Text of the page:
Nonetheless, the honesty of the reply should be taken on face value, as few contemporary cricketers can lay claim to know each others’ mind so well as them. For, ever since they began representing their respective states, New South Wales and Victoria, in age-group cricket, they have struck along, grown up together, strove against and together, first as rivals, roommates and best buds in the Australian Cricket Academy, where they were thrown out together, and then in every Australian junior side including the U-19 World Cup.

It wasn’t any bit a furtherance from the truth when Warner remarked that to open with Finch across all formats is a childhood dream. Finch says theirs is a relationship “where you don’t need to speak about things most of the time.” There is almost telepathic, cosmic understanding between them, much like the most prolific Australian opening pair of this generation-Matthew Hayden and Justin Langer.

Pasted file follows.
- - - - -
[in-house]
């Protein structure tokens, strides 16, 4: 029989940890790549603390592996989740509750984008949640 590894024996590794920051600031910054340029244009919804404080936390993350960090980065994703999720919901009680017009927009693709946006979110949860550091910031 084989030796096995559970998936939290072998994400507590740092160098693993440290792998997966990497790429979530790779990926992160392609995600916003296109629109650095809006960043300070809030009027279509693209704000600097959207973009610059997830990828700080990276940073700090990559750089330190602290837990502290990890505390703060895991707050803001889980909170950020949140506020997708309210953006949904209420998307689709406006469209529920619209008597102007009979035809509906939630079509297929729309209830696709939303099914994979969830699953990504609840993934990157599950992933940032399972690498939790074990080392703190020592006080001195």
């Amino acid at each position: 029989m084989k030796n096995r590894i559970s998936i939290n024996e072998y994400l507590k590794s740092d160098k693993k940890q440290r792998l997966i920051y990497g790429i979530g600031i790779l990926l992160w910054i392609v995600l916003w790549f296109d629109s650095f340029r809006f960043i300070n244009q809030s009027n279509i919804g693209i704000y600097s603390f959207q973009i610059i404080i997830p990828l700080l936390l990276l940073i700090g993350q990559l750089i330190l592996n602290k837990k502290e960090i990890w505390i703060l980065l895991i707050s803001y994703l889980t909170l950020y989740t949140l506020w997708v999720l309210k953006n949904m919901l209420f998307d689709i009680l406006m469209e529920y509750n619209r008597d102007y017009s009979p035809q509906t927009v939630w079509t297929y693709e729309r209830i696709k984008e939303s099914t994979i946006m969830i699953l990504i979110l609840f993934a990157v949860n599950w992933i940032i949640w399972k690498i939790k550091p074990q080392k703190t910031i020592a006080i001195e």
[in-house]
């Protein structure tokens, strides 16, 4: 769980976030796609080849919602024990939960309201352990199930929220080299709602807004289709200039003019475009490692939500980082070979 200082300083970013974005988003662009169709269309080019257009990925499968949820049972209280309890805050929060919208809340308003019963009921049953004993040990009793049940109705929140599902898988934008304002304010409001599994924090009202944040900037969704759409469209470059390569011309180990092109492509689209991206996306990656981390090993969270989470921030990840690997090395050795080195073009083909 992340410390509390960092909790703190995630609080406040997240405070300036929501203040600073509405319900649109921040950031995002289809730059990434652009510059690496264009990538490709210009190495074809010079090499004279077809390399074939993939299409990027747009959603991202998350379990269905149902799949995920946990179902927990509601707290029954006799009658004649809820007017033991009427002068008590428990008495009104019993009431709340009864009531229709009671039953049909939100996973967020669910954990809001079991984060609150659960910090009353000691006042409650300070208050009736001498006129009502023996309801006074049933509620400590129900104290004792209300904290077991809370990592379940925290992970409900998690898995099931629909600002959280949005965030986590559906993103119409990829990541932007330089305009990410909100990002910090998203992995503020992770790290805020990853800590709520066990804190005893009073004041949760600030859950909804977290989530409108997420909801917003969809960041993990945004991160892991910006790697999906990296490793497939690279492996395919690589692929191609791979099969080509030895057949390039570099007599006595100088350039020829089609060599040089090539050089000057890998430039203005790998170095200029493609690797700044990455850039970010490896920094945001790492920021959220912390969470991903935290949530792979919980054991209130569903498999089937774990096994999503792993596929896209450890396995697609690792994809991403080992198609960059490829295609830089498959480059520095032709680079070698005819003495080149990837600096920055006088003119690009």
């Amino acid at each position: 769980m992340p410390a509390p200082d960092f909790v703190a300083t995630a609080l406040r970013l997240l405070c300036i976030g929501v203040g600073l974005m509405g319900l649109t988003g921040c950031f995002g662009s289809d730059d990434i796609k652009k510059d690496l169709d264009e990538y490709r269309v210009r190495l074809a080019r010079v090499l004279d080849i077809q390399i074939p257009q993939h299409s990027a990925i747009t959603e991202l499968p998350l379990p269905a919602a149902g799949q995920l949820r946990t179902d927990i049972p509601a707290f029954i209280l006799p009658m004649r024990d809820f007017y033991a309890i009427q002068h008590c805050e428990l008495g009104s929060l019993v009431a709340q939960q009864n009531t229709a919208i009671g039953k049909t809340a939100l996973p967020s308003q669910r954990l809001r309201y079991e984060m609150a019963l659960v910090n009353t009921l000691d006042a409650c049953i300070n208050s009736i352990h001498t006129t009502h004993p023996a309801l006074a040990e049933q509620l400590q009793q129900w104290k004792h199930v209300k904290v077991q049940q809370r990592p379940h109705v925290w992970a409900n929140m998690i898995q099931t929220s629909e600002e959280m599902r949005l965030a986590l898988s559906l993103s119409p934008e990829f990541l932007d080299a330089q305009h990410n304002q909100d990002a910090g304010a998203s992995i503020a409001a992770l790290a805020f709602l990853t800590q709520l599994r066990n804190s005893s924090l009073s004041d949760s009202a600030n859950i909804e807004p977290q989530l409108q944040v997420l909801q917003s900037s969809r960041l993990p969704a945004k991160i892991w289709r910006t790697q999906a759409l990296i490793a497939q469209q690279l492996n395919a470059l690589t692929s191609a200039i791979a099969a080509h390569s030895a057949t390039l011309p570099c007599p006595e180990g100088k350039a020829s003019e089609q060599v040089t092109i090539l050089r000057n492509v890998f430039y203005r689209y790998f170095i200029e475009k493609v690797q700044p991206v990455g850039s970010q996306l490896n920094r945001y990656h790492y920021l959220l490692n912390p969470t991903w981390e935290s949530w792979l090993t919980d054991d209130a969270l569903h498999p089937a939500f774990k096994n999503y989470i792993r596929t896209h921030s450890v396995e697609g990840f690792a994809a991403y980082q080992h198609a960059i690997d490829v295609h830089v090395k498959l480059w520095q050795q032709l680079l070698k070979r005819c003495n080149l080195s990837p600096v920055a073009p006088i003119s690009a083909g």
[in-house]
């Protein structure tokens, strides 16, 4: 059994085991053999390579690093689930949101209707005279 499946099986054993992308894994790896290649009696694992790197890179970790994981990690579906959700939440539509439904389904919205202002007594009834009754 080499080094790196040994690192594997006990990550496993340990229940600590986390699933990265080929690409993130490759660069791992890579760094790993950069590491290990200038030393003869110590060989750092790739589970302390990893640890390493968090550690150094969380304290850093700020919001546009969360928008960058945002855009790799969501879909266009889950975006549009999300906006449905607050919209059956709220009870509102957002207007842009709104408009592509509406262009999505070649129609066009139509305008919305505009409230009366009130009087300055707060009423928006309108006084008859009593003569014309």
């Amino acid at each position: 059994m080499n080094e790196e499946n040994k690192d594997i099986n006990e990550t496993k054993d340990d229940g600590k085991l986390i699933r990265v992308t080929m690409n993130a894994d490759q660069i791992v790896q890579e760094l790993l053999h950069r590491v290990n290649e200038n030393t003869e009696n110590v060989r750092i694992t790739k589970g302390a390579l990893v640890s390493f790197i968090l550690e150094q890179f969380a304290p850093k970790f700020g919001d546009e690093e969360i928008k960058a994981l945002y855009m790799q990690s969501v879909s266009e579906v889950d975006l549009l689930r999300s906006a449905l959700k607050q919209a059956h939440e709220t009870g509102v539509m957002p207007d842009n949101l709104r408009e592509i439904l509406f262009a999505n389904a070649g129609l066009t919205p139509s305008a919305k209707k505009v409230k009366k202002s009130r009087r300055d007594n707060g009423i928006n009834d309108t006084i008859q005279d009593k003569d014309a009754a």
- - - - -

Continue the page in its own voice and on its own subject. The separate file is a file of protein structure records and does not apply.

Still, there was a clear, contrasting, pattern to how their respective careers had panned out. The recurring theme was this—Warner always did it first. Finch was the late bloomer. Whatever Finch did well, Warner did it better. Warner made an instantaneous impression with New South Wales. Finch initially struggled to cope with domestic rigours. Warner caught the national selectors’ notice first, making his T20 and ODI debuts in 2009. In 2011, he earned the Baggy Green. The same year, the Victorian made his T20 debut, and it took him two more years to break into the ODI side.He is still waiting for his Baggy Green while his mate has racked up 51 Test appearance while establishing himself as one of the most destructive cross-format openers in the world.